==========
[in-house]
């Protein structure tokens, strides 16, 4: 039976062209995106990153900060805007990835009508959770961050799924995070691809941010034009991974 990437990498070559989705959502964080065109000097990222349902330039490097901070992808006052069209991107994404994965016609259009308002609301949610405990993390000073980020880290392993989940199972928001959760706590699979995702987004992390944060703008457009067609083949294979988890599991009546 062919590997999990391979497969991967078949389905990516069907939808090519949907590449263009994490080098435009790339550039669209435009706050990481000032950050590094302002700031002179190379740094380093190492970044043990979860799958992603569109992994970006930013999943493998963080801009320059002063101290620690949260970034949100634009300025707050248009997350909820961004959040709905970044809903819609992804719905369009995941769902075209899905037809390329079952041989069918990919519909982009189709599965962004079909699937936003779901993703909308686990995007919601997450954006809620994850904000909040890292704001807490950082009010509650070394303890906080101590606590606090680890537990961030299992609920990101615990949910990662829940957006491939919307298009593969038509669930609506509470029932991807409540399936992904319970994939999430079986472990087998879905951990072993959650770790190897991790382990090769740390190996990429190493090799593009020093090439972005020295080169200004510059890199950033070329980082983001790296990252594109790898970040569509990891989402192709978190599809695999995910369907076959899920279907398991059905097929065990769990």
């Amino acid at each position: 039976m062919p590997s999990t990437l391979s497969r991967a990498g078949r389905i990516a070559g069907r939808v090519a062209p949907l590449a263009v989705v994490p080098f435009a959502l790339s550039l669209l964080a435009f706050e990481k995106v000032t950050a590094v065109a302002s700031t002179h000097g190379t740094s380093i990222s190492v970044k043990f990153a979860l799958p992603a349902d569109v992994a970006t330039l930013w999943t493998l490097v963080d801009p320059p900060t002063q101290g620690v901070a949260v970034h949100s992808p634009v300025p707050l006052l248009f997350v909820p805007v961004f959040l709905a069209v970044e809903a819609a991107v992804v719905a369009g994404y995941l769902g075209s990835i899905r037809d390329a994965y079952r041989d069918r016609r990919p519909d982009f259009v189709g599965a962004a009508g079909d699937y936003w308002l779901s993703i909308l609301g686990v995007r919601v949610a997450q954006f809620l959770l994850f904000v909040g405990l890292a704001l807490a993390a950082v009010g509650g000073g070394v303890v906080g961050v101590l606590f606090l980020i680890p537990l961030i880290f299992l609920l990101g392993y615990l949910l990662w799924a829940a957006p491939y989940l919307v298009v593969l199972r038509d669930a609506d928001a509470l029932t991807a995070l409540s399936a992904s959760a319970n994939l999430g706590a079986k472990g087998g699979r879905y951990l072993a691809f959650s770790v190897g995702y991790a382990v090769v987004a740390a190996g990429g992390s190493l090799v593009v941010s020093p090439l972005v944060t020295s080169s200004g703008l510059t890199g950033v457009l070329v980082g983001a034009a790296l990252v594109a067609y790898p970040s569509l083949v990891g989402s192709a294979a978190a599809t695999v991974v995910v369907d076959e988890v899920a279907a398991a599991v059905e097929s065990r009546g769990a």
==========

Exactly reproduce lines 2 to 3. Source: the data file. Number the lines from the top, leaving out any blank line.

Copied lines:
């Protein structure tokens, strides 16, 4: 039976062209995106990153900060805007990835009508959770961050799924995070691809941010034009991974 990437990498070559989705959502964080065109000097990222349902330039490097901070992808006052069209991107994404994965016609259009308002609301949610405990993390000073980020880290392993989940199972928001959760706590699979995702987004992390944060703008457009067609083949294979988890599991009546 062919590997999990391979497969991967078949389905990516069907939808090519949907590449263009994490080098435009790339550039669209435009706050990481000032950050590094302002700031002179190379740094380093190492970044043990979860799958992603569109992994970006930013999943493998963080801009320059002063101290620690949260970034949100634009300025707050248009997350909820961004959040709905970044809903819609992804719905369009995941769902075209899905037809390329079952041989069918990919519909982009189709599965962004079909699937936003779901993703909308686990995007919601997450954006809620994850904000909040890292704001807490950082009010509650070394303890906080101590606590606090680890537990961030299992609920990101615990949910990662829940957006491939919307298009593969038509669930609506509470029932991807409540399936992904319970994939999430079986472990087998879905951990072993959650770790190897991790382990090769740390190996990429190493090799593009020093090439972005020295080169200004510059890199950033070329980082983001790296990252594109790898970040569509990891989402192709978190599809695999995910369907076959899920279907398991059905097929065990769990």
């Amino acid at each position: 039976m062919p590997s999990t990437l391979s497969r991967a990498g078949r389905i990516a070559g069907r939808v090519a062209p949907l590449a263009v989705v994490p080098f435009a959502l790339s550039l669209l964080a435009f706050e990481k995106v000032t950050a590094v065109a302002s700031t002179h000097g190379t740094s380093i990222s190492v970044k043990f990153a979860l799958p992603a349902d569109v992994a970006t330039l930013w999943t493998l490097v963080d801009p320059p900060t002063q101290g620690v901070a949260v970034h949100s992808p634009v300025p707050l006052l248009f997350v909820p805007v961004f959040l709905a069209v970044e809903a819609a991107v992804v719905a369009g994404y995941l769902g075209s990835i899905r037809d390329a994965y079952r041989d069918r016609r990919p519909d982009f259009v189709g599965a962004a009508g079909d699937y936003w308002l779901s993703i909308l609301g686990v995007r919601v949610a997450q954006f809620l959770l994850f904000v909040g405990l890292a704001l807490a993390a950082v009010g509650g000073g070394v303890v906080g961050v101590l606590f606090l980020i680890p537990l961030i880290f299992l609920l990101g392993y615990l949910l990662w799924a829940a957006p491939y989940l919307v298009v593969l199972r038509d669930a609506d928001a509470l029932t991807a995070l409540s399936a992904s959760a319970n994939l999430g706590a079986k472990g087998g699979r879905y951990l072993a691809f959650s770790v190897g995702y991790a382990v090769v987004a740390a190996g990429g992390s190493l090799v593009v941010s020093p090439l972005v944060t020295s080169s200004g703008l510059t890199g950033v457009l070329v980082g983001a034009a790296l990252v594109a067609y790898p970040s569509l083949v990891g989402s192709a294979a978190a599809t695999v991974v995910v369907d076959e988890v899920a279907a398991a599991v059905e097929s065990r009546g769990a």